The Kirk Bryan Award is particularly special for me because my M.S. thesis advisor, Herb Wright, and first U.S. Geological Survey mentor, Dave Hopkins, were Kirk Bryan students. Both of these men exhibited Kirk Bryan’s mentoring abilities, especially by their informal gatherings with visiting scientists, which I found to be the best learning experiences of my student and early working career. My wife and I carry on these Bryan-type informal meetings with visiting scientists and our graduate students.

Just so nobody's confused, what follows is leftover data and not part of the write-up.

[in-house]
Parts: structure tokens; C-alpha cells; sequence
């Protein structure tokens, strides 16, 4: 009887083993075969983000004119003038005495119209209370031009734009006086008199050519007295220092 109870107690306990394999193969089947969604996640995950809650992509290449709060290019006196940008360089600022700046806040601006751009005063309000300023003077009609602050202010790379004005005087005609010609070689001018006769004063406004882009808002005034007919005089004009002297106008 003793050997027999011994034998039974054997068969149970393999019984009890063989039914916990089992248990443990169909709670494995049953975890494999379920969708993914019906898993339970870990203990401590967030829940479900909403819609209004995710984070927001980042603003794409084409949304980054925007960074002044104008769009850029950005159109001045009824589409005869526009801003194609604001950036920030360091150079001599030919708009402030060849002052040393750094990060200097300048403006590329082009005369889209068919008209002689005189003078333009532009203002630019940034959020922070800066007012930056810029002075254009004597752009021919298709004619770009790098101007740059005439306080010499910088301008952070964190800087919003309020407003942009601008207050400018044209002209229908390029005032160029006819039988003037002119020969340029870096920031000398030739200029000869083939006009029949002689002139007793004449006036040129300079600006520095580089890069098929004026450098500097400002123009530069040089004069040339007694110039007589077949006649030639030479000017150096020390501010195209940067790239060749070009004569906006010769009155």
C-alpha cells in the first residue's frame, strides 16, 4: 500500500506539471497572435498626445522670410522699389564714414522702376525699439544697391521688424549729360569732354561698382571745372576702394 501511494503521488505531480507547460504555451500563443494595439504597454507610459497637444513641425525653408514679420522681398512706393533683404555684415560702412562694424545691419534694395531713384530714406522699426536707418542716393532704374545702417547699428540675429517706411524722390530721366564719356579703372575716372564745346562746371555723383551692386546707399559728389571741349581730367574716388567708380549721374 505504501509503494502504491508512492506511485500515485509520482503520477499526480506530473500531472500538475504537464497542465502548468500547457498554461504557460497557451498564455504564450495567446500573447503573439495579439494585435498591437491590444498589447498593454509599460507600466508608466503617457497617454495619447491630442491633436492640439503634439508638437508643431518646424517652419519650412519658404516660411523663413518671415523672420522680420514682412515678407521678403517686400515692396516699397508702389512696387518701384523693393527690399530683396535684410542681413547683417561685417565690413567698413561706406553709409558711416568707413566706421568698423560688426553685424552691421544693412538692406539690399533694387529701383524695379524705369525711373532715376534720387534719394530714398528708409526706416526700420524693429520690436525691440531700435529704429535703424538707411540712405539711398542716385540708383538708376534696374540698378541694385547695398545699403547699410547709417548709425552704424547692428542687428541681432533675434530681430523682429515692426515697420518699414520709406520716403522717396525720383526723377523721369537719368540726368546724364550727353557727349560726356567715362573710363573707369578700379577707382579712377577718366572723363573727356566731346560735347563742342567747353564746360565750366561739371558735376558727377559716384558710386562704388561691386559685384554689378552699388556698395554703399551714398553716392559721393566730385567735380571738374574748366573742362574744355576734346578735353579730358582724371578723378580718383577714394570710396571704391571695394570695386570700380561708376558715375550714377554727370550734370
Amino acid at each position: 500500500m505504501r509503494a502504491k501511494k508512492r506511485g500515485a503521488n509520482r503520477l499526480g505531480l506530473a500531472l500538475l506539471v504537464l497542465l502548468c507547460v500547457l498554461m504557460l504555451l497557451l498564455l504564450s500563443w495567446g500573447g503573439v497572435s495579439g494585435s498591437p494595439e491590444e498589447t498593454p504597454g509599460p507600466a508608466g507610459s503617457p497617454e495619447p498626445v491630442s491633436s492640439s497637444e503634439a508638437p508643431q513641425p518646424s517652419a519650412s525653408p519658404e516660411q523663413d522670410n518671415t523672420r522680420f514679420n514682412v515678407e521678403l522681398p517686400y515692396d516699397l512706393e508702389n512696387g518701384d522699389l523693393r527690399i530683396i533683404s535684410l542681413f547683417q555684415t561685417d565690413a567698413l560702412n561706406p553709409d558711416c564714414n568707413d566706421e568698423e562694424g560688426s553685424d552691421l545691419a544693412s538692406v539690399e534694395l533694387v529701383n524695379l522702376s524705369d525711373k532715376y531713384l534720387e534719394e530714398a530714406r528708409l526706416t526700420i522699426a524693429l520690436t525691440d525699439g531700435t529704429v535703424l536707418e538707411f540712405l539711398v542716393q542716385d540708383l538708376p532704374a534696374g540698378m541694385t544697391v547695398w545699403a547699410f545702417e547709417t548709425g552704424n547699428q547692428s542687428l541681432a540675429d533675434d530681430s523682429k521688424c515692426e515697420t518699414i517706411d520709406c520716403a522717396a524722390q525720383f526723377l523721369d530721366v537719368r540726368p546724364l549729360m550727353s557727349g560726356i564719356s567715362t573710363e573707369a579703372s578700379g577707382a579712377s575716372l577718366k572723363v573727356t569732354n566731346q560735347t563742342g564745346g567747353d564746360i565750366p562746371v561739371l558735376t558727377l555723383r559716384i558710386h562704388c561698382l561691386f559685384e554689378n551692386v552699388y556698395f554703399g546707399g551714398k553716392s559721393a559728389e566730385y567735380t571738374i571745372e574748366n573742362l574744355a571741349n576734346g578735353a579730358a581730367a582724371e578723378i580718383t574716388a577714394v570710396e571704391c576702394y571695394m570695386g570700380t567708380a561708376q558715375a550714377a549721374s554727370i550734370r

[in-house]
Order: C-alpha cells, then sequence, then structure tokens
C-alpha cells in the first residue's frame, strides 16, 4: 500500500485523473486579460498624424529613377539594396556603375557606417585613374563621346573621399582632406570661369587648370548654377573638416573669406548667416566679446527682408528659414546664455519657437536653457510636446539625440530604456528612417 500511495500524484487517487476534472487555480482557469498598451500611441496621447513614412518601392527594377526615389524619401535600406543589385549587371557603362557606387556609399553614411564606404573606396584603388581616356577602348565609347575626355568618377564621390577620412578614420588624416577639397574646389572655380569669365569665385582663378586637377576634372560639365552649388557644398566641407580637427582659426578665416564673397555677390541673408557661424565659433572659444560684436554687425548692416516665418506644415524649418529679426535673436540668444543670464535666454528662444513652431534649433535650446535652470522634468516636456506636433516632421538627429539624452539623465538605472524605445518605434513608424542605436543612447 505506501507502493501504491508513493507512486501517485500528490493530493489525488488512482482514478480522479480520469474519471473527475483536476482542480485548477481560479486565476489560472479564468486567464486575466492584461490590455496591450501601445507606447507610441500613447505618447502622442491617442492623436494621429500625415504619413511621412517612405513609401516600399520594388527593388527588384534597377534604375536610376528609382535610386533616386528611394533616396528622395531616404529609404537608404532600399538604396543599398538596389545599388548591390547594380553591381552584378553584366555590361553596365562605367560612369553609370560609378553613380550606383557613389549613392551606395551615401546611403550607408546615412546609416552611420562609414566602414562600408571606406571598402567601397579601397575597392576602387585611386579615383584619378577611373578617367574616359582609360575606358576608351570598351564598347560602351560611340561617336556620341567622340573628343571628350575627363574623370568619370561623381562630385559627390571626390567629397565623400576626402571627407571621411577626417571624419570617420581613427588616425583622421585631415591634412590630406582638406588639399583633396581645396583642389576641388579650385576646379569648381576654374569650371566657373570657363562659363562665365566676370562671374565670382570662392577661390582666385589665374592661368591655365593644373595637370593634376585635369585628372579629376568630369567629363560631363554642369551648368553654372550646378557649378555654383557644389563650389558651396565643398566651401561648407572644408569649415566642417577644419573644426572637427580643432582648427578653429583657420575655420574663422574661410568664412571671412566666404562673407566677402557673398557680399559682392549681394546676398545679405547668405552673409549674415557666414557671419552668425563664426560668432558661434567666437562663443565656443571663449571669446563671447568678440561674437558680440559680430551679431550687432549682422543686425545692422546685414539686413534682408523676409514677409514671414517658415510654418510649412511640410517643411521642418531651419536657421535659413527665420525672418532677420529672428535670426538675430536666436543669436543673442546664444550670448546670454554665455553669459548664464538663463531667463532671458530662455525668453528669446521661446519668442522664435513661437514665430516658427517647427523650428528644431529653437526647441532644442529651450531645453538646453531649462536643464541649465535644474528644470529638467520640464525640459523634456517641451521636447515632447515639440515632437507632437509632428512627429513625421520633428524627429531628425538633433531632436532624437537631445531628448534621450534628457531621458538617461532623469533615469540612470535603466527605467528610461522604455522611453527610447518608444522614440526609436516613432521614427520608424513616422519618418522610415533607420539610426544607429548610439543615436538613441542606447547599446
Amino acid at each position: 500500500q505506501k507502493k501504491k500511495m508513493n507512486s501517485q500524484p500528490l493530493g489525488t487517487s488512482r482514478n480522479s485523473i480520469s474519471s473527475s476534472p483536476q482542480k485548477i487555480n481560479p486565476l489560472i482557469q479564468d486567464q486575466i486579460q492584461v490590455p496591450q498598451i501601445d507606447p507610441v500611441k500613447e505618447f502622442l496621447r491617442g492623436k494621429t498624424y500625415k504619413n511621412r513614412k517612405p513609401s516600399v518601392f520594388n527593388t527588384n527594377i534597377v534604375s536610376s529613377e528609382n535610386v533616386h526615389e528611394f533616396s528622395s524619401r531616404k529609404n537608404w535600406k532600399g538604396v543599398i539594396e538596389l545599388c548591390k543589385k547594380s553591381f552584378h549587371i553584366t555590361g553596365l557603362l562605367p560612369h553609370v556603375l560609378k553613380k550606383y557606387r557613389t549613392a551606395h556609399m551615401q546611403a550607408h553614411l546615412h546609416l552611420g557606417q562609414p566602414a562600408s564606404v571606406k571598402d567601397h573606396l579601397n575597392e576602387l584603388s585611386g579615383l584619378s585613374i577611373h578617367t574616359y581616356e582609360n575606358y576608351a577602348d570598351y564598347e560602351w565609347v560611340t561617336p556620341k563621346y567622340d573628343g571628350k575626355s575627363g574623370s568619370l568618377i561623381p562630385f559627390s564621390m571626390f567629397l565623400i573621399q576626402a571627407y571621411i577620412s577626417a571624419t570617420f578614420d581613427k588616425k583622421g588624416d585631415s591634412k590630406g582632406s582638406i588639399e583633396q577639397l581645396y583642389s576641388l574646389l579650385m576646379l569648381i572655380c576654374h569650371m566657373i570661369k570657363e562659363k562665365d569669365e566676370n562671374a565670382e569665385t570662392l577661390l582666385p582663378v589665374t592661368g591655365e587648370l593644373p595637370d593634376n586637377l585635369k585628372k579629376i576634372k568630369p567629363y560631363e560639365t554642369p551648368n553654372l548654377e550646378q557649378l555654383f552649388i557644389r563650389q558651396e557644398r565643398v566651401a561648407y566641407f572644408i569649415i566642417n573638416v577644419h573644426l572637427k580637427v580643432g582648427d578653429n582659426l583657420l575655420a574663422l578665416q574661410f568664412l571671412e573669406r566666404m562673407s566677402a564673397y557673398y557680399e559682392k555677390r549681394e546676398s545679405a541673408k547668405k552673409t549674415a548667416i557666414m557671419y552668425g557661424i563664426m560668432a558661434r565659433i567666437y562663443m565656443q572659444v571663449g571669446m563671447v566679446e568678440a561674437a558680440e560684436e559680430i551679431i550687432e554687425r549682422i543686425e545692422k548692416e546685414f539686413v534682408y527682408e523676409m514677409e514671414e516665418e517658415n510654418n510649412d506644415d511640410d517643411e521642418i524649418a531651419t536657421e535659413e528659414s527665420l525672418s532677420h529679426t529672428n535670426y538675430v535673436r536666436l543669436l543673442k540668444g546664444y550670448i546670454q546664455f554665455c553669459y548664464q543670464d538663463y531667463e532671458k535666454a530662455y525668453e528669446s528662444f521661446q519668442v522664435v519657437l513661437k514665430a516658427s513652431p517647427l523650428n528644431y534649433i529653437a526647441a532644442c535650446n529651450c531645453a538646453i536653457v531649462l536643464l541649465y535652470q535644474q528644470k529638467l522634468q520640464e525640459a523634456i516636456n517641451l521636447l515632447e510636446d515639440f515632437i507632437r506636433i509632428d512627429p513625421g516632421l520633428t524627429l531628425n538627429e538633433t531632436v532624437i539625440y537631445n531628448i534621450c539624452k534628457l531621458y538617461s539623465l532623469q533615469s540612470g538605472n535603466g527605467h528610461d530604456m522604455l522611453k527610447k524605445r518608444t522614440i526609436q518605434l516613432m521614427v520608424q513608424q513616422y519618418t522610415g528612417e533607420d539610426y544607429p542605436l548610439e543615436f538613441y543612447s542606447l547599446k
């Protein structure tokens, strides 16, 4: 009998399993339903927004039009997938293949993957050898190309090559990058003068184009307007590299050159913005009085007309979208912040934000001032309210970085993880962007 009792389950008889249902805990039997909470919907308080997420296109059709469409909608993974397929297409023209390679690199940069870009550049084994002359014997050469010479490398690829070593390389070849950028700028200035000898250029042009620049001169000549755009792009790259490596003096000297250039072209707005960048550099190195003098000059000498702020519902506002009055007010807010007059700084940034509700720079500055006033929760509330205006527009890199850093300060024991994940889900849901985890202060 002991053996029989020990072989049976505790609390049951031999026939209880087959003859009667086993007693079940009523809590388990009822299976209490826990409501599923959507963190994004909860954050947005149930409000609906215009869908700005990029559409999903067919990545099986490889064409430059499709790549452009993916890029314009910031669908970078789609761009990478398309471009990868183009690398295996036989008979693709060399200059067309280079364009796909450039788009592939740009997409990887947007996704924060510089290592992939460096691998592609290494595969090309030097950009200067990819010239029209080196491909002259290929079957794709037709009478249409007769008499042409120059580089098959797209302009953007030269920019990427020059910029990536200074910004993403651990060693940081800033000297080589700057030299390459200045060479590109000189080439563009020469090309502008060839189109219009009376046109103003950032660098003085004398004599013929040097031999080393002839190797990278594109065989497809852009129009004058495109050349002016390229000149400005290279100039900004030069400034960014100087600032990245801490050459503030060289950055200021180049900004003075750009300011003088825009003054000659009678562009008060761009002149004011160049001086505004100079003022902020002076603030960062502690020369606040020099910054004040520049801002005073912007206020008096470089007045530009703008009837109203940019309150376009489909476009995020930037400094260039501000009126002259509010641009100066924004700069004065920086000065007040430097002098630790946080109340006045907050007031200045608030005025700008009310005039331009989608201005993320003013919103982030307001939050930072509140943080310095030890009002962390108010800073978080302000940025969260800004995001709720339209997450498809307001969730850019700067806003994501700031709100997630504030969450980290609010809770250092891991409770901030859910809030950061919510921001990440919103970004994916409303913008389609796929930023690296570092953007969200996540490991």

For me personally, this award is the event of a lifetime after nearly 60 years of research. Without the early decades of research in Cascadia Basin with many Oregon State University colleagues, our paleoseismic turbidite methods could not have been developed. And then along came Chris Goldfinger with a poster next to mine at an American Geophysical Union meeting, which became a major turning point for my paleoseismic research. Our research interests were complimentary, but in the end he became a premier turbidite sedimentologist and helped take our research to originally unimagined results. Not only have we defined long paleoseismic histories, but we now see how earthquakes control entire active tectonic basin stratigraphy, sedimentary facies patterns and lithologic sequences.